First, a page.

TAIPEI (Taiwan News) -- A British con artist, who has uploaded a number of exploitive videos of Taiwanese women he met on the streets of Taipei, yesterday (June 15) recorded a fake video apology following complaints from his victims and threats from netizens, which he subsequently retracted two days later.
Going by the handle "Explorer Nick," 28-year-old vlogger, Nicholas Coakley is an apprentice of infamous con artist David Bond. Like Bond, Coakley has been accused by some of not receiving their permission to have their faces shown in his videos, such as a woman in Thailand. Bond and Coakley arrived in Taiwan on June 7 to shoot a series of videos purportedly showing them successfully obtaining contact information of Taiwanese women and in some cases implying that they engaged in sex after just meeting.
For the following three days Coakley, who also goes by the name Mark Birkley, posted multiple videos showing his encounters with young Taiwanese women, until news reports started surfacing on June 10 that he was exploiting Taiwanese women on camera and directing traffic to a paid website claiming "Taiwan girls are easy."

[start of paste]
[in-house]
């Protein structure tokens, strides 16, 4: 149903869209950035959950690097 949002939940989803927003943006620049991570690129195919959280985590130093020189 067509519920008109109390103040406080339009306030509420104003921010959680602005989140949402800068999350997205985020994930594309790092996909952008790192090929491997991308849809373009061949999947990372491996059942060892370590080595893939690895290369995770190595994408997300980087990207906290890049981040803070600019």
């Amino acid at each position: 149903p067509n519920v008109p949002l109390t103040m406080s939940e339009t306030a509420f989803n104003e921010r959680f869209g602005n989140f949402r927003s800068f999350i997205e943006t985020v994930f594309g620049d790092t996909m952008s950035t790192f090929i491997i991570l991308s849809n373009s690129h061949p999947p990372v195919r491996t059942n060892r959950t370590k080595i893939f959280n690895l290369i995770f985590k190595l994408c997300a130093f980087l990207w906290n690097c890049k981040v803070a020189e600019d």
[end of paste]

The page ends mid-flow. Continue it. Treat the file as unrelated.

Coakley making racist facial expression (left) with victim (right). (Screenshot YouTube)
Taiwanese women featured in the videos started reporting on social media and to Taiwan News that they had not given their permission to be filmed in such videos.
By the evening of June 14, the pressure appears to have been sufficient enough to convince him to remove all the videos he had shot of Taiwanese women from both his Explorer Nick and Explorer Nick Uncut YouTube accounts.
The next day, Coakley issued a statement apologizing for his actions to Taiwan News in which he wrote the following:
"I'm sorry for hurting Taiwan and its people. I am sorry for insulting Taiwanese women and the women in my videos, and I am sorry for trying to profit out of them with taiwangirlseasy.com."
Regarding the website he had created claiming that Taiwanese girls were easy, he described it as "a disgusting website that I'll be deleting next week as my web developer is on holiday for his religious holiday. It actually ended up costing me money and I am ashamed of what I put inside."
That same day, Coakley issued a fake video apology on YouTube, which was quickly retracted two days later.